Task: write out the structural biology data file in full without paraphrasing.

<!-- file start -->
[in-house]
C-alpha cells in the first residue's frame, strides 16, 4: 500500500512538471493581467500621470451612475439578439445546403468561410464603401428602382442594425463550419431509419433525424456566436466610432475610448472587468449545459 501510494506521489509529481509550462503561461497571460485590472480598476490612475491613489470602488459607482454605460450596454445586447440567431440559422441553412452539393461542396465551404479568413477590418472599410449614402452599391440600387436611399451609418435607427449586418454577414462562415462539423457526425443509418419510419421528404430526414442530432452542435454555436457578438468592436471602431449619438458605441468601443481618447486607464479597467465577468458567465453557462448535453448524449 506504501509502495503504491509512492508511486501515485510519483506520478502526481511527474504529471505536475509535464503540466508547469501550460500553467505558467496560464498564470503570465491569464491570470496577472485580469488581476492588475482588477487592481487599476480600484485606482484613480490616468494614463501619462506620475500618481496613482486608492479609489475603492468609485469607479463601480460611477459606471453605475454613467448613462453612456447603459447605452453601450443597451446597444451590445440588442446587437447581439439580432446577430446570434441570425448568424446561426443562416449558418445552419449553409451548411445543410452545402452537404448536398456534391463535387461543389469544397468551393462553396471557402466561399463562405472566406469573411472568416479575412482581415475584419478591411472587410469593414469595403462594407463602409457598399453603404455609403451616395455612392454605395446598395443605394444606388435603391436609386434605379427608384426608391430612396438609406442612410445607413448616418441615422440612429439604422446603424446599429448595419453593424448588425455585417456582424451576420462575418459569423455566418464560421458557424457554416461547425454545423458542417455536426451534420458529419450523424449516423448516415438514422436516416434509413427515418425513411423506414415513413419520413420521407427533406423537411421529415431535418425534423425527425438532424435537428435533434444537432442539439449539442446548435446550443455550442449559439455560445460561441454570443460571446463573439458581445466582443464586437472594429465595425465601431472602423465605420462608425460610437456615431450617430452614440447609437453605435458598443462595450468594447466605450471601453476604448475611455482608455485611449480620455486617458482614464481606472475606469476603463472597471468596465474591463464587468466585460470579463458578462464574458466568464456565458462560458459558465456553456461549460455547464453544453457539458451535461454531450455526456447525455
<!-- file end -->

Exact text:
[in-house]
C-alpha cells in the first residue's frame, strides 16, 4: 500500500512538471493581467500621470451612475439578439445546403468561410464603401428602382442594425463550419431509419433525424456566436466610432475610448472587468449545459 501510494506521489509529481509550462503561461497571460485590472480598476490612475491613489470602488459607482454605460450596454445586447440567431440559422441553412452539393461542396465551404479568413477590418472599410449614402452599391440600387436611399451609418435607427449586418454577414462562415462539423457526425443509418419510419421528404430526414442530432452542435454555436457578438468592436471602431449619438458605441468601443481618447486607464479597467465577468458567465453557462448535453448524449 506504501509502495503504491509512492508511486501515485510519483506520478502526481511527474504529471505536475509535464503540466508547469501550460500553467505558467496560464498564470503570465491569464491570470496577472485580469488581476492588475482588477487592481487599476480600484485606482484613480490616468494614463501619462506620475500618481496613482486608492479609489475603492468609485469607479463601480460611477459606471453605475454613467448613462453612456447603459447605452453601450443597451446597444451590445440588442446587437447581439439580432446577430446570434441570425448568424446561426443562416449558418445552419449553409451548411445543410452545402452537404448536398456534391463535387461543389469544397468551393462553396471557402466561399463562405472566406469573411472568416479575412482581415475584419478591411472587410469593414469595403462594407463602409457598399453603404455609403451616395455612392454605395446598395443605394444606388435603391436609386434605379427608384426608391430612396438609406442612410445607413448616418441615422440612429439604422446603424446599429448595419453593424448588425455585417456582424451576420462575418459569423455566418464560421458557424457554416461547425454545423458542417455536426451534420458529419450523424449516423448516415438514422436516416434509413427515418425513411423506414415513413419520413420521407427533406423537411421529415431535418425534423425527425438532424435537428435533434444537432442539439449539442446548435446550443455550442449559439455560445460561441454570443460571446463573439458581445466582443464586437472594429465595425465601431472602423465605420462608425460610437456615431450617430452614440447609437453605435458598443462595450468594447466605450471601453476604448475611455482608455485611449480620455486617458482614464481606472475606469476603463472597471468596465474591463464587468466585460470579463458578462464574458466568464456565458462560458459558465456553456461549460455547464453544453457539458451535461454531450455526456447525455